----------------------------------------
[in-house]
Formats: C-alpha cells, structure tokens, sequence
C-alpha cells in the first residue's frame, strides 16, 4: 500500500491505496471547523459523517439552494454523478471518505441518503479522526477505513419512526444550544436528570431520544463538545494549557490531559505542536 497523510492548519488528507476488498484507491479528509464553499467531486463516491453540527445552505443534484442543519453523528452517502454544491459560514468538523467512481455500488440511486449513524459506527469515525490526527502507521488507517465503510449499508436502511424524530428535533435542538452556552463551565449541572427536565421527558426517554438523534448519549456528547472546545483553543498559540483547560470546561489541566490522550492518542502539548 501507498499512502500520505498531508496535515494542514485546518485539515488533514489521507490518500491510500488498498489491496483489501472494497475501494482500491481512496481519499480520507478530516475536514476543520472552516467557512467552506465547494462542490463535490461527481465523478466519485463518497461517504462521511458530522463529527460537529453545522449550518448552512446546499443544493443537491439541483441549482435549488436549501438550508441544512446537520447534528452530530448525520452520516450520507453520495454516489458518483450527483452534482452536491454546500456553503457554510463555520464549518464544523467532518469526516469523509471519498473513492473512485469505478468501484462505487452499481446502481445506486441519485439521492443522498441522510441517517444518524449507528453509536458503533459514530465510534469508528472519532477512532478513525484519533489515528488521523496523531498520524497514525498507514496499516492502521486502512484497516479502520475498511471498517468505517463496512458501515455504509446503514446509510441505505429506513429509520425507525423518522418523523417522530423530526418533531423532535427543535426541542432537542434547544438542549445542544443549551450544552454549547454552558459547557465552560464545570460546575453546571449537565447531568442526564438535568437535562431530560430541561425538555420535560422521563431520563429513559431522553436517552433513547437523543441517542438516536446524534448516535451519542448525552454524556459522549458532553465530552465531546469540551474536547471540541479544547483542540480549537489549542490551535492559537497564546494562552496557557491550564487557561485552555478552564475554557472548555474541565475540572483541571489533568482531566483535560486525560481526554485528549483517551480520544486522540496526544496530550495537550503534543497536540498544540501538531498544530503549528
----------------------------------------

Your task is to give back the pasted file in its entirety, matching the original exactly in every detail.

[in-house]
Formats: C-alpha cells, structure tokens, sequence
C-alpha cells in the first residue's frame, strides 16, 4: 500500500491505496471547523459523517439552494454523478471518505441518503479522526477505513419512526444550544436528570431520544463538545494549557490531559505542536 497523510492548519488528507476488498484507491479528509464553499467531486463516491453540527445552505443534484442543519453523528452517502454544491459560514468538523467512481455500488440511486449513524459506527469515525490526527502507521488507517465503510449499508436502511424524530428535533435542538452556552463551565449541572427536565421527558426517554438523534448519549456528547472546545483553543498559540483547560470546561489541566490522550492518542502539548 501507498499512502500520505498531508496535515494542514485546518485539515488533514489521507490518500491510500488498498489491496483489501472494497475501494482500491481512496481519499480520507478530516475536514476543520472552516467557512467552506465547494462542490463535490461527481465523478466519485463518497461517504462521511458530522463529527460537529453545522449550518448552512446546499443544493443537491439541483441549482435549488436549501438550508441544512446537520447534528452530530448525520452520516450520507453520495454516489458518483450527483452534482452536491454546500456553503457554510463555520464549518464544523467532518469526516469523509471519498473513492473512485469505478468501484462505487452499481446502481445506486441519485439521492443522498441522510441517517444518524449507528453509536458503533459514530465510534469508528472519532477512532478513525484519533489515528488521523496523531498520524497514525498507514496499516492502521486502512484497516479502520475498511471498517468505517463496512458501515455504509446503514446509510441505505429506513429509520425507525423518522418523523417522530423530526418533531423532535427543535426541542432537542434547544438542549445542544443549551450544552454549547454552558459547557465552560464545570460546575453546571449537565447531568442526564438535568437535562431530560430541561425538555420535560422521563431520563429513559431522553436517552433513547437523543441517542438516536446524534448516535451519542448525552454524556459522549458532553465530552465531546469540551474536547471540541479544547483542540480549537489549542490551535492559537497564546494562552496557557491550564487557561485552555478552564475554557472548555474541565475540572483541571489533568482531566483535560486525560481526554485528549483517551480520544486522540496526544496530550495537550503534543497536540498544540501538531498544530503549528